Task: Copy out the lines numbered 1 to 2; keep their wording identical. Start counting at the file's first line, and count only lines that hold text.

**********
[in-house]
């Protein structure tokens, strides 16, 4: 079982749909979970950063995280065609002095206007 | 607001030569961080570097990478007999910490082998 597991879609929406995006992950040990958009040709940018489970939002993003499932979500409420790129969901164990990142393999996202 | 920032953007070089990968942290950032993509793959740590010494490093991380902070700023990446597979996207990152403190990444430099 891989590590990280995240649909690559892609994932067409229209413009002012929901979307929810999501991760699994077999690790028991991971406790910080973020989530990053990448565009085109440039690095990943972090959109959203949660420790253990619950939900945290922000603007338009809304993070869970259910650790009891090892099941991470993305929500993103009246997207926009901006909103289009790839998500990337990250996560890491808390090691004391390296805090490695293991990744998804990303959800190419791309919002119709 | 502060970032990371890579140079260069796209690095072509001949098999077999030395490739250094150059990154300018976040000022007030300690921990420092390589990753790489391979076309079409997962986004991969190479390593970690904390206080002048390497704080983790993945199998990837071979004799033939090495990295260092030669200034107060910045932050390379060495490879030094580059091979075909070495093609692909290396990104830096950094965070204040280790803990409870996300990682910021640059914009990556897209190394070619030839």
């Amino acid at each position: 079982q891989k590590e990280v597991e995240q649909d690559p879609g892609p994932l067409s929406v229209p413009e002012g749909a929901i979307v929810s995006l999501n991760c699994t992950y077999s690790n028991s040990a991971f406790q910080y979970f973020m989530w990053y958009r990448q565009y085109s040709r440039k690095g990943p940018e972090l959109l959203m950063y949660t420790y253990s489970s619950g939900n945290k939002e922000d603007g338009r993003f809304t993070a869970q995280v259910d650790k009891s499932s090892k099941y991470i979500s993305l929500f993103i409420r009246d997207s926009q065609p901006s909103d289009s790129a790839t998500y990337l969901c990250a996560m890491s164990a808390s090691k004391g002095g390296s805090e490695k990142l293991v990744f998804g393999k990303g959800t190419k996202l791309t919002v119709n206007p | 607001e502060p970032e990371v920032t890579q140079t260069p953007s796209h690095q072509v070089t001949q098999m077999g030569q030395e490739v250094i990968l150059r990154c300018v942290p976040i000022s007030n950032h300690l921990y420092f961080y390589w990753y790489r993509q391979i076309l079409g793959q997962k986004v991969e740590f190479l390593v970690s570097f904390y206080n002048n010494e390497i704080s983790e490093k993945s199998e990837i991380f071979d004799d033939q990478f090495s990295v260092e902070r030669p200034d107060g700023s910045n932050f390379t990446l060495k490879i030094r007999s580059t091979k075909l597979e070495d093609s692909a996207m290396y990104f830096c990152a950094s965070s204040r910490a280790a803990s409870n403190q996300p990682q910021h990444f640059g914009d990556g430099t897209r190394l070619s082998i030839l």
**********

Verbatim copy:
[in-house]
């Protein structure tokens, strides 16, 4: 079982749909979970950063995280065609002095206007 | 607001030569961080570097990478007999910490082998 597991879609929406995006992950040990958009040709940018489970939002993003499932979500409420790129969901164990990142393999996202 | 920032953007070089990968942290950032993509793959740590010494490093991380902070700023990446597979996207990152403190990444430099 891989590590990280995240649909690559892609994932067409229209413009002012929901979307929810999501991760699994077999690790028991991971406790910080973020989530990053990448565009085109440039690095990943972090959109959203949660420790253990619950939900945290922000603007338009809304993070869970259910650790009891090892099941991470993305929500993103009246997207926009901006909103289009790839998500990337990250996560890491808390090691004391390296805090490695293991990744998804990303959800190419791309919002119709 | 502060970032990371890579140079260069796209690095072509001949098999077999030395490739250094150059990154300018976040000022007030300690921990420092390589990753790489391979076309079409997962986004991969190479390593970690904390206080002048390497704080983790993945199998990837071979004799033939090495990295260092030669200034107060910045932050390379060495490879030094580059091979075909070495093609692909290396990104830096950094965070204040280790803990409870996300990682910021640059914009990556897209190394070619030839």